While the new law should ultimately enhance the Fed's ability to control
the money supply as it is currently defined, its longer-term impact
on monetary control is by no means certain. The structure of the nation's
financial system is not fixed. It will respond to the new environment
created by the law. With the passage of the new law, new competitive
forces exist—and they will alter the investment decisions of consumers
and businesses, perhaps creating new problems. For example, the huge
increase in the amount of financial resources flowing into money market
mutual funds that has been observed since January 1981 could continue
to gain momentum. Lack of a reserve obligation means returns on these
funds can be set higher, thus attracting resources away from financial
institutions to investment vehicles not subject to Federal Reserve jurisdiction.
In short, even before the ink is dry on the new act, new complications
are presented to policymakers.
The transitional problems and the new challenges should not, however,
detract from the importance of the new legislation to the Federal Reserve.
Indeed, its importance goes well beyond the manner in which it arrested
a potentially sharp deterioration in the effectiveness with which monetary
policy could be implemented. That is the enactment of the law gave a
clear signal—both here and abroad—as to the importance we
as a nation place on a strong and independent central bank. In that
regard, it is noteworthy that most national banking and thrift industry
trade groups supported these broadened powers for the Fed, even though
in many instances their affiliated institutions would be, for the first
time, faced with the burden of reserve requirements. That affirmation
as to the need for a strong central bank represents, we believe, a recognition
that solutions to our economic problems—while never easy—would
be considerably more difficult if market or other forces altered the
"independence within government" that has been a hallmark of our central
bank for almost seven decades.
Economic Efficiency Through Competition
In addition to arresting the potential deterioration in the effectiveness
of monetary control, the Depository Institutions Deregulation and Monetary
Control Act of 1980 fosters increased efficiency in the nation's financial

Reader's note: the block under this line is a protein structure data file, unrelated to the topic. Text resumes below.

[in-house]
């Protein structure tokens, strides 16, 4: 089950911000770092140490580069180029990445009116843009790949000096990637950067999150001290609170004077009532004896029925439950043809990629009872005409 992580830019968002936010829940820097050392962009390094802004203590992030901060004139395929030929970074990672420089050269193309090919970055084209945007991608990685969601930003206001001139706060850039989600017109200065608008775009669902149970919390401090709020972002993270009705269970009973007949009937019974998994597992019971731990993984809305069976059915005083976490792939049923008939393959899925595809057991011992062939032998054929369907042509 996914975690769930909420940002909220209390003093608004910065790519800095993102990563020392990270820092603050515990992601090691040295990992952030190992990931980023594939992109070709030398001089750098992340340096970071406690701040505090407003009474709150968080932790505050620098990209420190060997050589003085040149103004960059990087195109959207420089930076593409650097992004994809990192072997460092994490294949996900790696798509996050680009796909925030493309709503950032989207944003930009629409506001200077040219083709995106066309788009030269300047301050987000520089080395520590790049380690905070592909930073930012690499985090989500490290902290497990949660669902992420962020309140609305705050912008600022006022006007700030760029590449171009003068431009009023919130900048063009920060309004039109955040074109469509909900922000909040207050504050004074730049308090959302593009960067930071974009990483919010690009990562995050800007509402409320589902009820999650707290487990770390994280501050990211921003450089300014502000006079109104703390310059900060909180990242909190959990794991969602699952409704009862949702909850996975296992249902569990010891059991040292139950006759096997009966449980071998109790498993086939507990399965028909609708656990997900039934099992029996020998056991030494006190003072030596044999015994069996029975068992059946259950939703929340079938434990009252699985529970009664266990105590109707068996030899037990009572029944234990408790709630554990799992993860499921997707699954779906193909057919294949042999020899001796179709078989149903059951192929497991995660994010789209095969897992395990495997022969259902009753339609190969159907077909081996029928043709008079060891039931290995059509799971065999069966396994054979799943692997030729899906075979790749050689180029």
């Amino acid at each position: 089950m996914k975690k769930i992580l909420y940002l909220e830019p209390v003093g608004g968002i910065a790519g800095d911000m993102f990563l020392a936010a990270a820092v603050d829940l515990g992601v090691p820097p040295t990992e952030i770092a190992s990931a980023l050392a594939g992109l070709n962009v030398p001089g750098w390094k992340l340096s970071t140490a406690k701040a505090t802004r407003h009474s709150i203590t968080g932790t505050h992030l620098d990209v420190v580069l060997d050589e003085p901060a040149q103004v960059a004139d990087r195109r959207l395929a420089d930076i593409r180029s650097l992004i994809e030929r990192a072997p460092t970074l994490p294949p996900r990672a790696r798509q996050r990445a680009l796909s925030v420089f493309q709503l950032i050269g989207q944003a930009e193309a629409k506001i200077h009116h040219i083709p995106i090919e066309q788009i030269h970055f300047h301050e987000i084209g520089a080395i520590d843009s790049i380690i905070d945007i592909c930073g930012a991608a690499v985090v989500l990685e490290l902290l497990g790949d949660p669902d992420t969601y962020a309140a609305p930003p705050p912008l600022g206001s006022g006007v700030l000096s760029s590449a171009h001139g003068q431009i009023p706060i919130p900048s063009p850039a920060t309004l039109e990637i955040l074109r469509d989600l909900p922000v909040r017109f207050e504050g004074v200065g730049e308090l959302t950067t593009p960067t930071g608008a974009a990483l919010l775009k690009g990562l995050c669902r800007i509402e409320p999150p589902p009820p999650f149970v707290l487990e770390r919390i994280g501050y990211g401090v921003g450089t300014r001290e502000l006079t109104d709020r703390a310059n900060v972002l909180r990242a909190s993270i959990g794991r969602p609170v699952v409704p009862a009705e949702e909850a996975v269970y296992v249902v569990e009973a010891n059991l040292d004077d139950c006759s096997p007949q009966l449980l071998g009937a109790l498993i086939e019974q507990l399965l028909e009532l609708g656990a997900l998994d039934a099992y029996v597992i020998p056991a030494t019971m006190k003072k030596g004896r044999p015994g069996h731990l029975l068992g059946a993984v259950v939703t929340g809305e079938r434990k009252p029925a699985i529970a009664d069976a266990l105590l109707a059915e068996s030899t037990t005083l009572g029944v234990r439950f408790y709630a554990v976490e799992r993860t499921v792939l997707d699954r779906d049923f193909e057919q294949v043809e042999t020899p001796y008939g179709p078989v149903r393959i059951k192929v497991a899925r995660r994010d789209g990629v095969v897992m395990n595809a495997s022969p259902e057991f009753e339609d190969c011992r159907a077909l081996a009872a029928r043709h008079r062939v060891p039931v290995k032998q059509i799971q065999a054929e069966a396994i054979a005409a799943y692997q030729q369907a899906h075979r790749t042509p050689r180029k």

system. One important way it does this is by reducing the regulatory and
legal barriers that prevented one type of institution from competing with
another type. These barriers tended to inhibit the free flow of funds
to their most productive uses. Thus, by increasing the opportunities for
competition, powerful new forces will be working to help us get the most
out of our available financial resources.
In the past, the barriers to competition that were created by government
regulations and laws were formidable. Classes of financial institutions
were restricted to specific types of activities. Savings and loan institutions
could not compete with commercial banks in the market for checking accounts.
Commercial banks couldn't pay as much interest on saving accounts as savings
and loan institutions. In addition, interest rate ceilings effectively
prevented institutions of the same class from competing for deposits and
The new banking law allows financial institutions to compete more freely.
It expands the lending powers of thrift institutions in order to give
them more flexibility in managing their assets. It permits all depository
institutions to offer interest earning checking-type accounts to households
and certain kinds of businesses. Finally, it phases out, over six years,
ceilings limiting the interest that may be paid on time and savings
deposits at all depository institutions. Thus, the nation's 15,000 banks—large
and small—are in competition with 5,000 savings and loan associations,
500 mutual savings banks. and 22,000 credit unions. all having increasingly
similar powers. A basic principle of economics is that expanded competition
will, in time, result in a more efficient use of resources. For instance,
as interest ceilings are phased out, rates paid to savers will more
accurately reflect the value of the investment uses to which those funds
will be put. Thus, rates paid to depositors will be better able to attract
funds and direct them to their most productive uses. Because of the